This paper compiles data from a half a dozen different sources to examine the relative impact various factors have on graduation rates. Research finds that faculty salaries positively impact rates, public schools have lower graduation rates and liberal arts colleges, research and masters' universities have higher rates than comprehensive. Overall, the existence of learning communities and teaching centers at institutions of higher learning does not improve graduation rates. However, if the type of school is taken into consideration; the existence of learning communities does improve graduation rates at comprehensive universities but does not have any impact on research and masters universities or liberal arts colleges. This research suggests that when implementing programs aimed at improving graduation rates different types of colleges and universities need to be selective in what they choose.
JEL: A20, A22, Z18
KEYWORDS: Graduation Rates, Colleges, Universities
Concerns about the cost of college, the lack of students entering the science, technology, engineering and mathematics (STEM) fields and growing debt among students appears in the news daily. At, or near, the top of the problems facing higher education is the number of students who do not finish college. Noting that 44 percent of entering students do not graduate from college, Bowen (2009) is one of many who argues that the United States will lose its competitive advantage in the world if this is not addressed. In 2011, the Obama administration set up a system of grants for states to help them improve college graduation rates. The goal is to have the U.S. have the highest college completion rates in the world by 2020 (Lewin, 201 1). Entering first year students are more diverse, with a higher number of Hispanic, black, part-time, older, low income and other minorities entering college. Yet, the graduation rate for these populations lags behind more well-to-do white population. (CHE, 201 112). While improving graduation rates may be a priority for the government and other stakeholders, it has not improved significantly over the past few decades.
There has been an enormous amount of research aimed at explaining and trying to improve graduation rates at U.S. colleges and universities. Some of it has been on developing theories of student retention and how successful particular programs colleges implement are. Other research has focused on specific students such as athletes and how the implementation of a new program may improve graduation rates College Student Retention, 2005). This research adds to the body of literature by examining graduation rates from a broader perspective. Instead of looking at a particular college, small group of students or a certain program, it uses a large data set examining close to 1,000 different schools. It then isolates the impact of variables, such as faculty salaries, learning communities and other factors that influence graduation rates to examine their marginal impact.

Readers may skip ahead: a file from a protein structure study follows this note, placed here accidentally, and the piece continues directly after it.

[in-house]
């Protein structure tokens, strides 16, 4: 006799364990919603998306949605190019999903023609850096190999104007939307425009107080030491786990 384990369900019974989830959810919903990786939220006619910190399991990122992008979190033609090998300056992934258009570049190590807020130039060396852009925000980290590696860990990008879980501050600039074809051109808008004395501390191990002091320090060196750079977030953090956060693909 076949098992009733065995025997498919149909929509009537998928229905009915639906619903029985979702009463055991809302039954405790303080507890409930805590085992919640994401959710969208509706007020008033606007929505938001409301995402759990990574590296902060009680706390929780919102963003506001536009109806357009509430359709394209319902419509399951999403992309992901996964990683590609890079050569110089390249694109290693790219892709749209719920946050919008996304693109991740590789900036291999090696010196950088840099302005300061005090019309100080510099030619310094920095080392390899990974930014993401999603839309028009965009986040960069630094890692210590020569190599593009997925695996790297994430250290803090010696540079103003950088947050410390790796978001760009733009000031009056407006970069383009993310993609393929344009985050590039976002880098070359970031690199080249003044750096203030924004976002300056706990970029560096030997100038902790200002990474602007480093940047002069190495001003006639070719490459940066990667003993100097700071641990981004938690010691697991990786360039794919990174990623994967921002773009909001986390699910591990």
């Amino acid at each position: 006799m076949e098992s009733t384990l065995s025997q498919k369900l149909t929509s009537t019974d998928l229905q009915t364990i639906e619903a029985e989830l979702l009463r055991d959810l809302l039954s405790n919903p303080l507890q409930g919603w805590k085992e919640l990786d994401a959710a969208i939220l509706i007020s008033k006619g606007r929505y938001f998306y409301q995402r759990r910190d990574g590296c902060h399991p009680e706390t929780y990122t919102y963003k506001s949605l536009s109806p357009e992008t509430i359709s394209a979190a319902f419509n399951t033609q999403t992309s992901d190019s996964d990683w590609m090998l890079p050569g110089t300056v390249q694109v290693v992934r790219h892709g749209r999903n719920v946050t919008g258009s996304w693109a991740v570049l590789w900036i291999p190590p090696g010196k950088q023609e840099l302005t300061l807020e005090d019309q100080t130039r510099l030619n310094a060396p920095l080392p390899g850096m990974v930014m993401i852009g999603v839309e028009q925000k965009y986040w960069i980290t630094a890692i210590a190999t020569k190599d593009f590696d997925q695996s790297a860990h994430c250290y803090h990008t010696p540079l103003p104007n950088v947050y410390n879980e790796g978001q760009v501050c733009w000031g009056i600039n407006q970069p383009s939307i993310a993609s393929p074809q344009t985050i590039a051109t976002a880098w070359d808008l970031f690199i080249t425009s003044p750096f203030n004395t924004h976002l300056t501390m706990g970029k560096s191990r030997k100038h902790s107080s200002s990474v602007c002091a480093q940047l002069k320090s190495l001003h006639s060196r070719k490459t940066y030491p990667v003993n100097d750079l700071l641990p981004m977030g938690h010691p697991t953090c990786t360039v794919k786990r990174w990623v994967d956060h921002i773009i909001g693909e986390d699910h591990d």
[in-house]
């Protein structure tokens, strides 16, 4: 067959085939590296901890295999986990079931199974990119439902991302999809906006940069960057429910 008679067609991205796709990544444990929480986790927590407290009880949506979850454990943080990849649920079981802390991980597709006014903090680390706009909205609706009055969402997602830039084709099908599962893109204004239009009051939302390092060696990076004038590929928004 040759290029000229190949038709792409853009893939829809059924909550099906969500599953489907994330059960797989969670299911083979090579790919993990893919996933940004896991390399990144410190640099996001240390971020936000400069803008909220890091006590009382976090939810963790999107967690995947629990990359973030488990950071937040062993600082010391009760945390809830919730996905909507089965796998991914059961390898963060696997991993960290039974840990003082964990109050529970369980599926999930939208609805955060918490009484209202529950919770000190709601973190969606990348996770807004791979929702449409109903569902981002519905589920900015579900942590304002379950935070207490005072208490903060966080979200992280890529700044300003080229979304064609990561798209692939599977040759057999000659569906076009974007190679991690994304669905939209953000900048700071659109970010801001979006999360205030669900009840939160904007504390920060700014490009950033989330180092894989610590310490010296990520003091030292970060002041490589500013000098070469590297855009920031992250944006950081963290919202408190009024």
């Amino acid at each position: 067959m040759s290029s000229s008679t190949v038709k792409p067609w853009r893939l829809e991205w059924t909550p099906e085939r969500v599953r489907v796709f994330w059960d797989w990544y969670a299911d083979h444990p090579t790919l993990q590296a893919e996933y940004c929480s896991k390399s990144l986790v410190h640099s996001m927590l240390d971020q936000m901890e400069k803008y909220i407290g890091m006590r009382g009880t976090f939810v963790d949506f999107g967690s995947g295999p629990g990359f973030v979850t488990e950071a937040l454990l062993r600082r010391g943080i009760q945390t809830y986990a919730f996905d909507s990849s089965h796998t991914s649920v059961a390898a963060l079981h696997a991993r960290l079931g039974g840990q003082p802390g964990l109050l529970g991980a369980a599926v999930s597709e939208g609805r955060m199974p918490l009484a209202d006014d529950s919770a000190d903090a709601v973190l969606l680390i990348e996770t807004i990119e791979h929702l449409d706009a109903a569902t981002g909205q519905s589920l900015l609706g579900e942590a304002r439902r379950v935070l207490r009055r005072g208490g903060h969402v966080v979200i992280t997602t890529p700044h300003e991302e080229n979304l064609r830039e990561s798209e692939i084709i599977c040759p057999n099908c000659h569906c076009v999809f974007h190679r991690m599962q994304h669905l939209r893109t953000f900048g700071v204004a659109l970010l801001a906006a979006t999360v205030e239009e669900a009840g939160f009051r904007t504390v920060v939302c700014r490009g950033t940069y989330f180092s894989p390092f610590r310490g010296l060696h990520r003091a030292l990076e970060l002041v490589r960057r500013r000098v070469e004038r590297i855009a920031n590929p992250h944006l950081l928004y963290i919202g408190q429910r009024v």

On the following pages a review of some of the literature on the subject is covered. Then a description of the data is provided, citing the different sources. The methodology used and the results from the econometrics is discussed. Different variables likely have more or less influence on graduation rates at different types of schools. For example, a learning community may improve graduation rates at larger research universities than at smaller liberal arts colleges. Thus, this research addresses the interaction of combinations of variables on graduation rates. The conclusion with recommendations for future research completes this paper.
Research pertaining to graduation rates at U.S. colleges and universities covers a broad spectrum of topics. A substantial amount of literature explores programs and policies that schools have implemented or could pursue that increases retention rates. …